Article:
The words Dan Waddell wrote in his most recent post brought to mind an incident in my own life. In his case, it was a house. In mine, it was a town.
The town is called Embu. It’s in the State of São Paulo about thirty kilometers from the capital.
During my first visit, back in 1972, or thereabouts, I was immediately struck by Embu’s colonial charm.
And by the fact that it had attracted so many painters and sculptors.
I came to live in the neighboring town of
For a dozen years or so, if someone asked me about Embu, I’d think of the things that these images suggest: art, charm, beauty.
Now, I have darker thoughts. I think of Josef Mengele,
Auschwitz’s “Angel of Death”.
Here’s a picture that of Mengele, taken at about the time I first visited Embu:
And, here, one that was shot in 1944 when he was 33 years old.
Josef Mengele lived his last years not far from Embu; he was buried there under a false name; and had the Brazilian Federal Police not discovered his last hiding place, his bones would be lying there still. I was ignorant of all of this until the news of his exhumation appeared in the newspapers. But I knew Mengele’s name and was familiar with his history. I’d also read Ira Levin’s novel, The Boys from Brazil, and seen the film with Gregory Peck, both released before his death. (How weird is that? There you are, a fugitive war criminal, and Gregory Peck is playing you in a movie. Don’t tell me Mengele didn’t go to see it.)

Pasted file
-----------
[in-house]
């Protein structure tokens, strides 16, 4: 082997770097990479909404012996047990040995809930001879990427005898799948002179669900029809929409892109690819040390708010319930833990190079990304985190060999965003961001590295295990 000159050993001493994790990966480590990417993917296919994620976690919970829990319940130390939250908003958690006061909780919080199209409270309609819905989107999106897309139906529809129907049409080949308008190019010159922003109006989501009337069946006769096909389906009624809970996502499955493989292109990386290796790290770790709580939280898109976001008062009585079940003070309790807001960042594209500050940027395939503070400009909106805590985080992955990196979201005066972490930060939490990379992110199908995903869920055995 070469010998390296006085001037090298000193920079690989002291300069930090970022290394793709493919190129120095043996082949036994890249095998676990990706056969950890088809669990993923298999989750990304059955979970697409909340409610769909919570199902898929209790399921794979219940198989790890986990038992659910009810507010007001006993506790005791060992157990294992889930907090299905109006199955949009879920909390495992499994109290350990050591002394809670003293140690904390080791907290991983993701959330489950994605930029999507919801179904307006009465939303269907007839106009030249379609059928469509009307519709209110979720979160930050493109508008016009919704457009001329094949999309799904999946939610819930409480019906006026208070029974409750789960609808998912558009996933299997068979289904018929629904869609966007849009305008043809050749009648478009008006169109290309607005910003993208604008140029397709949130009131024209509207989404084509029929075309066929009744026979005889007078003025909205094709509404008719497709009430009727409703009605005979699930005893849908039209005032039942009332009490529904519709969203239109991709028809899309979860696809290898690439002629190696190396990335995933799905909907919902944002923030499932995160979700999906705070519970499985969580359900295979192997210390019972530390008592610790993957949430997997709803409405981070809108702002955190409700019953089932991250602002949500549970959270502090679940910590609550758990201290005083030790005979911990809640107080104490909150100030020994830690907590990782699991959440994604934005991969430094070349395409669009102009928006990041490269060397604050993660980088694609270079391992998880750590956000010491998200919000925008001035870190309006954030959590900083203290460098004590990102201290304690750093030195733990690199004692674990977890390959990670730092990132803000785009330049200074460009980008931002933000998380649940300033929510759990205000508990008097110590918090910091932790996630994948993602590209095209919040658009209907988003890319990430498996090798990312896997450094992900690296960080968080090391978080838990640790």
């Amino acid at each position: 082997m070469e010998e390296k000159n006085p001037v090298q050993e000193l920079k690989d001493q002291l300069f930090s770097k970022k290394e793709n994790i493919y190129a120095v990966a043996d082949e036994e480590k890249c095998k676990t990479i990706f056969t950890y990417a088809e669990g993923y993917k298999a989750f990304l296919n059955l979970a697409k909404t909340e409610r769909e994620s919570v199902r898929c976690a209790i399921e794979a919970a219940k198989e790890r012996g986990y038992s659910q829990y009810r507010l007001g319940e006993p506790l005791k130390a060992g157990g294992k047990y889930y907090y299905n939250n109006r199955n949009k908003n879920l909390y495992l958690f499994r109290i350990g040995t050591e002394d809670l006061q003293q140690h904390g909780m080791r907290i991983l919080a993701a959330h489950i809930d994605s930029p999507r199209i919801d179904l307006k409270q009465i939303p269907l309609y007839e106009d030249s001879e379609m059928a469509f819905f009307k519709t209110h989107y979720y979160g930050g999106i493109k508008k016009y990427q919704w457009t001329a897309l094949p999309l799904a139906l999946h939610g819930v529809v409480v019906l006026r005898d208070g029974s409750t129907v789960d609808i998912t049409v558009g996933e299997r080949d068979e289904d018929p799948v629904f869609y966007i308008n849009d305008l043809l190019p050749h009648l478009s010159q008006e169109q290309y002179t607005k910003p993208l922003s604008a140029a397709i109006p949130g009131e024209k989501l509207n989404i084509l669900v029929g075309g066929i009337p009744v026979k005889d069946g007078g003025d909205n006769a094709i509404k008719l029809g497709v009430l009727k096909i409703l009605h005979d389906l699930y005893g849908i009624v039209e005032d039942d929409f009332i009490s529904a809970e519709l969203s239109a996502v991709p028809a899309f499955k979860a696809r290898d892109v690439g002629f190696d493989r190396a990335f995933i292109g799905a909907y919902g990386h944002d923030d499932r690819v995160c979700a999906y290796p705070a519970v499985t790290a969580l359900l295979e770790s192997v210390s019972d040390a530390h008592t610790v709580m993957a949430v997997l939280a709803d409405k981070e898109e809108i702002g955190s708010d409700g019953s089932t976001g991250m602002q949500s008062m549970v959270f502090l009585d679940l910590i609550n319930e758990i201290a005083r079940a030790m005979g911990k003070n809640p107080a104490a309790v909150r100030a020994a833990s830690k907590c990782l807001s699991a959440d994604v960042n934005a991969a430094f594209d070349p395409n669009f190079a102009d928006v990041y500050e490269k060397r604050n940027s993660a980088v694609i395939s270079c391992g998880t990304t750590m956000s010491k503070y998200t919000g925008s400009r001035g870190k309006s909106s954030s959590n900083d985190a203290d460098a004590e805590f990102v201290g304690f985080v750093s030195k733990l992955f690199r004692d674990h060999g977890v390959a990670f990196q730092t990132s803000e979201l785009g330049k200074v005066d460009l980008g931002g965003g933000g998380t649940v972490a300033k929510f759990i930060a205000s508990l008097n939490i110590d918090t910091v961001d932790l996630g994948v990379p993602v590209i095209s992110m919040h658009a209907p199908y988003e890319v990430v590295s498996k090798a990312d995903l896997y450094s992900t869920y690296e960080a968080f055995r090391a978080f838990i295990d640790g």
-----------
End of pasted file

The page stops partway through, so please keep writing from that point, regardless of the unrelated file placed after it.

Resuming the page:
Anyway, there I was, close to it all. I went over to that grave to have a look. And, like Dan, being in a place where history happened, set me to musing.
The first thing that struck me was how different Mengele’s youth had been from that of so many other Nazis. He was born to wealth and privilege. As a youth, he was popular and well-liked. He made people laugh. They nicknamed him Beppo, drawing it from the name of a popular circus clown. He was intelligent and an intellectual. He achieved doctorates in two disciplines from two different universities. He was a decorated war hero and served with distinction on the Eastern front.
And then he went to
Auschwitz and spent twenty one months there. Only twenty-one months, but it was enough time for him to betray all of his early promise, sink to the depths of degradation, and perform unspeakable horrors.
After the war he fled, first to Southern Germany, then to
South America. When the war ended he was 34. When he died, he was 68. He was on the run for half his lifetime.
His son, Rolf, visited him in
not long before the end. Mengele was in no way repentant for what he’d done and told him, “Personally, I never harmed anyone in my entire life.” Brazil
Hundreds are still alive to testify that he did.
Leighton - Monday